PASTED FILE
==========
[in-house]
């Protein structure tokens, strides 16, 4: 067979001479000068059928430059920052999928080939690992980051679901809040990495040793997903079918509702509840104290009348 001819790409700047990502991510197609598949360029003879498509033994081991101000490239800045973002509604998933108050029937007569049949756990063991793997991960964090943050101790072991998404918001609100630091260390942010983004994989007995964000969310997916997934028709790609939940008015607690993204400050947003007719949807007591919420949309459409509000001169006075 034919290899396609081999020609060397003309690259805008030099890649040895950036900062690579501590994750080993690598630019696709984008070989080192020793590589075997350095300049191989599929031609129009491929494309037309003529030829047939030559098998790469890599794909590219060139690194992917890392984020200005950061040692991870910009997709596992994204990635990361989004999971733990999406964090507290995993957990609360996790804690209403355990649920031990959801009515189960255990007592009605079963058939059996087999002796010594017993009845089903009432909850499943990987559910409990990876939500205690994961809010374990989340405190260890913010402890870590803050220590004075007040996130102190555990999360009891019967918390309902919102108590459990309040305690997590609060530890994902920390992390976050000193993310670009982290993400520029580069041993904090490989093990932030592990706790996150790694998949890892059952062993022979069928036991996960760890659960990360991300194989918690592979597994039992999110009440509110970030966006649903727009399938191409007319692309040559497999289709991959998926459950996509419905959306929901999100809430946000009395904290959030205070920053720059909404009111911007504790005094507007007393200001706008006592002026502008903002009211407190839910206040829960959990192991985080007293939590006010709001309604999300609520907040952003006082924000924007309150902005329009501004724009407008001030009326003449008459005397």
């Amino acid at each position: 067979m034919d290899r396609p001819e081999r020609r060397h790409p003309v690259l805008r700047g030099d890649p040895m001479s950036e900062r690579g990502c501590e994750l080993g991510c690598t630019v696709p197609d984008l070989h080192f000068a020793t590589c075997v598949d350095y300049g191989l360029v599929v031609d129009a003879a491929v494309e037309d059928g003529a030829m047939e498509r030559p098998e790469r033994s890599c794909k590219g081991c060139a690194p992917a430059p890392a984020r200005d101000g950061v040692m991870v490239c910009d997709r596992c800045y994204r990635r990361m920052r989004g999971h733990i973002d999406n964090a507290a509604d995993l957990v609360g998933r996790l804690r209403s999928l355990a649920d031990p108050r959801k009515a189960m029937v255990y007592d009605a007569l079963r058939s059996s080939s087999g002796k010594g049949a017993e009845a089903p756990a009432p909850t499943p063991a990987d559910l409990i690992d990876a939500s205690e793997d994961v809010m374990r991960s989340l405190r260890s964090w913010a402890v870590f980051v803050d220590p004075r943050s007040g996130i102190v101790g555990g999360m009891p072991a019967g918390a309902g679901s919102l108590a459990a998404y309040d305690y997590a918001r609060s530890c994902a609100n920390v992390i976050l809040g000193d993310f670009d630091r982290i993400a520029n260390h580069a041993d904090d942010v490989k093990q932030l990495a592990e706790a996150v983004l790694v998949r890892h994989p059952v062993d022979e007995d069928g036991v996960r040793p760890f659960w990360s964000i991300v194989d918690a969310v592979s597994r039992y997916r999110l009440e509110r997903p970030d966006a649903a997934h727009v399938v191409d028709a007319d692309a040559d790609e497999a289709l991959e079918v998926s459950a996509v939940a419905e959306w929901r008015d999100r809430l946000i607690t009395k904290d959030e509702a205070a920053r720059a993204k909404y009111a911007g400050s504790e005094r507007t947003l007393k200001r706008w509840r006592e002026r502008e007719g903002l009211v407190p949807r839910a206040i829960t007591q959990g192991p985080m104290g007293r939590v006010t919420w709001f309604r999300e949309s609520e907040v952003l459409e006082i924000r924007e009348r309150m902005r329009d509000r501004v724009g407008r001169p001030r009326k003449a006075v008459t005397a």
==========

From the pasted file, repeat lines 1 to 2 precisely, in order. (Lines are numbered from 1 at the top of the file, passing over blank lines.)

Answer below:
[in-house]
């Protein structure tokens, strides 16, 4: 067979001479000068059928430059920052999928080939690992980051679901809040990495040793997903079918509702509840104290009348 001819790409700047990502991510197609598949360029003879498509033994081991101000490239800045973002509604998933108050029937007569049949756990063991793997991960964090943050101790072991998404918001609100630091260390942010983004994989007995964000969310997916997934028709790609939940008015607690993204400050947003007719949807007591919420949309459409509000001169006075 034919290899396609081999020609060397003309690259805008030099890649040895950036900062690579501590994750080993690598630019696709984008070989080192020793590589075997350095300049191989599929031609129009491929494309037309003529030829047939030559098998790469890599794909590219060139690194992917890392984020200005950061040692991870910009997709596992994204990635990361989004999971733990999406964090507290995993957990609360996790804690209403355990649920031990959801009515189960255990007592009605079963058939059996087999002796010594017993009845089903009432909850499943990987559910409990990876939500205690994961809010374990989340405190260890913010402890870590803050220590004075007040996130102190555990999360009891019967918390309902919102108590459990309040305690997590609060530890994902920390992390976050000193993310670009982290993400520029580069041993904090490989093990932030592990706790996150790694998949890892059952062993022979069928036991996960760890659960990360991300194989918690592979597994039992999110009440509110970030966006649903727009399938191409007319692309040559497999289709991959998926459950996509419905959306929901999100809430946000009395904290959030205070920053720059909404009111911007504790005094507007007393200001706008006592002026502008903002009211407190839910206040829960959990192991985080007293939590006010709001309604999300609520907040952003006082924000924007309150902005329009501004724009407008001030009326003449008459005397």